Leo, the animal actor who starred as reanimated cat Church in the 2019 adaptation of Stephen King's Pet Sematary, passed away just weeks after the movie was released. Animal trainer Kirk Jarrett decided to adopt the Maine Coon cat (who was more cute than creepy in real life) after working with him on the horror film, setting up an Instagram account to keep fans up to date with little Leo. It was via this dedicated account that the public learned of his death. "It is with deep sadness that we tell you that Leo has passed away," the post read. "He will be forever missed by his human and fur family. May his star always shine bright."

Church was actually played by four different cats, but Leo was the stand-out. Speaking to the A.V. Club prior to Leo's passing, Kirk Jarrett called the super furry feline a "confident sit-stay cat" who was just perfect for the part. "That was his whole purpose, to be the poster child," the trainer said. "The cat you see all across the different platforms, and in the trailer, almost any time he's in the undead makeup — that was Leo."

Tributes to Leo started to appear on social media when word of his passing spread. Lorenzo the Cat (another famous Maine Coon) said that it was "such sad news," and he wasn't the only Twitter user to take it badly.

Cameron Boyce

He was just 20 when he passed away in his sleep following a seizure, but Cameron Boyce was "already a veteran to show business," Disney said in a statement. The actor (whose death was linked to an ongoing medical condition, his family confirmed) played the mischievous Luke Ross in almost 100 episodes of Mouse House series Jessie, and later portrayed Carlos De Vil (son of Cruella) in the Descendants franchise. The California native also popped up in a number of adult orientated projects — he was in K-horror remake Mirrors (2008), and he also appeared in Adam Sandler comedy Grown Ups (2010) as well as its 2012 sequel, playing the star's son. Boyce's last project was Mrs. Fletcher, an HBO comedy series that's due for release in Fall 2019.

"From a young age, Cameron Boyce dreamed of sharing his extraordinary artistic talents with the world," a Disney Channel spokesperson told CNN on behalf of the family. "He was an incredibly talented performer, a remarkably caring and thoughtful person and, above all else, he was a loving and dedicated son, brother, grandson and friend. We offer our deepest condolences to his family, castmates and colleagues and join his many millions of fans in grieving his untimely passing. He will be dearly missed."

Those who knew Boyce professionally took to social media to share their shock and grief. "Too young. Too sweet. Too funny," a broken-hearted Adam Sandler said (via People). "Just the nicest, most talented, and most decent kid around. Loved that kid."

Rip Torn

He played founding MiB member Zed in 1997's Men in Black, but Rip Torn will always be remembered as producer Artie from The Larry Sanders Show. "The Emmy-winning performance was perhaps the best representation of Torn's unusual blend of toughness and tender sentimentality, a turn that was as often profane as it was unexpectedly moving," Variety said after Torn's passing in July 2019. According to his publicist (via The Hollywood Reporter), the Texas-born actor passed away peacefully at his home in Connecticut. He was 88.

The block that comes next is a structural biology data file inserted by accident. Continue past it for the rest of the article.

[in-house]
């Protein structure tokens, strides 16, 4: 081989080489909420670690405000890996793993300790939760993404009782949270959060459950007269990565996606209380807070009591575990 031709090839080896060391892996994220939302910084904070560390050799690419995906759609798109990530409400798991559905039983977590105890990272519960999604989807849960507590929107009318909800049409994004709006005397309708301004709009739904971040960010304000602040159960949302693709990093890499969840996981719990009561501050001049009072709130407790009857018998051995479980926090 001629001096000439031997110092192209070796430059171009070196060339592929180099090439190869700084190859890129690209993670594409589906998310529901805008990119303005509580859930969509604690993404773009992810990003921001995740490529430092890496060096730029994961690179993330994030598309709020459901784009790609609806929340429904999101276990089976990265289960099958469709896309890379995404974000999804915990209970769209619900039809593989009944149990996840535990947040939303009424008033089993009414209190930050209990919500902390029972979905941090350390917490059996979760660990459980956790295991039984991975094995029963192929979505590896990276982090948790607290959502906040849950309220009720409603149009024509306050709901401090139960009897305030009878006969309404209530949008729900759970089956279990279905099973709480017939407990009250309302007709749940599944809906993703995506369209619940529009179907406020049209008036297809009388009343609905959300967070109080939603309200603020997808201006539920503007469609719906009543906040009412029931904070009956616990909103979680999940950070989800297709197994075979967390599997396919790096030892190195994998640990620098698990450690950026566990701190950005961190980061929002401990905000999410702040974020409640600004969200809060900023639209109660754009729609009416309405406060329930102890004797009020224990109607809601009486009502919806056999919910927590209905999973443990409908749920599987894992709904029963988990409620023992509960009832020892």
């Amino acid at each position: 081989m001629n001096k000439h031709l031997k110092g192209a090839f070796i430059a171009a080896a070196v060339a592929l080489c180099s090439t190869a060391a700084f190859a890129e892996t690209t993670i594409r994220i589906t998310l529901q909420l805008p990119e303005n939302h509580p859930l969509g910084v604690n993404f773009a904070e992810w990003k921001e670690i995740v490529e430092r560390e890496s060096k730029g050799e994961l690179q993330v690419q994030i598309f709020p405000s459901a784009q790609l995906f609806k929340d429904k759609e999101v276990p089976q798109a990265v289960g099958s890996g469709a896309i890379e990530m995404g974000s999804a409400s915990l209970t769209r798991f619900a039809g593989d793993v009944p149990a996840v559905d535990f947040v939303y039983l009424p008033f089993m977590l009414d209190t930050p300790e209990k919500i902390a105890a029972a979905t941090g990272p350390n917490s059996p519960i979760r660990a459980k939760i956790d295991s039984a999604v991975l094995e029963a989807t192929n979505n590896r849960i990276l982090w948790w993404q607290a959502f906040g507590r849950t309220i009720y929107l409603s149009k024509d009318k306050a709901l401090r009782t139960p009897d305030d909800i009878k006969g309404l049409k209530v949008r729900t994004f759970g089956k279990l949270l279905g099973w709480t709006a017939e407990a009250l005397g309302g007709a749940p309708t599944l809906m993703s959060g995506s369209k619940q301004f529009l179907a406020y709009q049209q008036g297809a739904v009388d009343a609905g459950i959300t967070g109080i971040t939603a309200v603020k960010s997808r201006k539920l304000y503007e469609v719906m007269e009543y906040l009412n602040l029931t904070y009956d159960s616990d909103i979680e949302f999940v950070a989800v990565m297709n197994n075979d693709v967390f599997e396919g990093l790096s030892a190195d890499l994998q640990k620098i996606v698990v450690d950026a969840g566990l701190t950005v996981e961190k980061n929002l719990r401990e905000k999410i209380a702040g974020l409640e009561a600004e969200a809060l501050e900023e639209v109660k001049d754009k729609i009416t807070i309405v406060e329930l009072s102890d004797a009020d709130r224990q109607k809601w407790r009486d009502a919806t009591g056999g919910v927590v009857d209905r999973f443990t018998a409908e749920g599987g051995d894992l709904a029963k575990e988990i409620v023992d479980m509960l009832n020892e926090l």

Torn was nominated for an Emmy for every single season he appeared on The Larry Sanders Show (he plied his trade on the HBO series between 1992-1998), and he got another nod in 2008 after a memorable guest appearance on 30 Rock, playing Jack Donaghy's (Alec Baldwin) boss, Don Geiss. His work on the big screen was lauded, too. The multi-talented Torn was nominated for an Oscar in the Best Supporting Actor category after portraying Mary Steenburgen's shotgun-happy dad in 1984's Cross Creek. The actor was familiar with firearms in real life, too — in 2010, he broke into a bank after hours while drunk, a loaded revolver in hand.

This was just one of many incidents that gave Torn his reputation as a troublemaker, but he never let that bother him. "What do they say about all the guys that are tremendous actors?" he once told The New York Times. "Don't they say they have a volatile temper and emotions? Yeah, sure they do!"

Denise Nickerson

Denise Nickerson retired from acting at age 21 to concentrate on a career in nursing, but she'll always be remembered for her iconic turn in Willy Wonka and the Chocolate Factory. The New Yorker played gum-chewing preteen Violet Beauregarde in the 1971 adaptation of Roald Dahl's classic novel, the second Golden Ticket winner to fall foul of the fanciful factory owner's inventions when Wonka's magic gum turns her into a human blueberry. The former actress suffered a devastating stroke in 2018, and complications left her in a coma-like state. She passed away in July 2019 after being removed from life-support, her family confirmed. She was 62.

"She's gone," her son Josh said (via Variety). "They just took off all the equipment. None of it was helping, but making her only more uncomfortable. We're telling her it's okay to let go." Sadly, Josh and his wife, Jasmine, were expecting a baby girl at the time. "He is just coming to terms with the reality of the situation and doesn't know how to process it," Jasmine said of her grieving husband. "He says to me a few minutes ago that she won't ever get to see or hold or know her granddaughter."

Nickerson was also known for her time as a member of the Short Circus on The Electric Company. She was apparently in contention to play Regan MacNeil in The Exorcist (her mother said no after seeing the script), and she reportedly auditioned for the part of Princess Leia, too.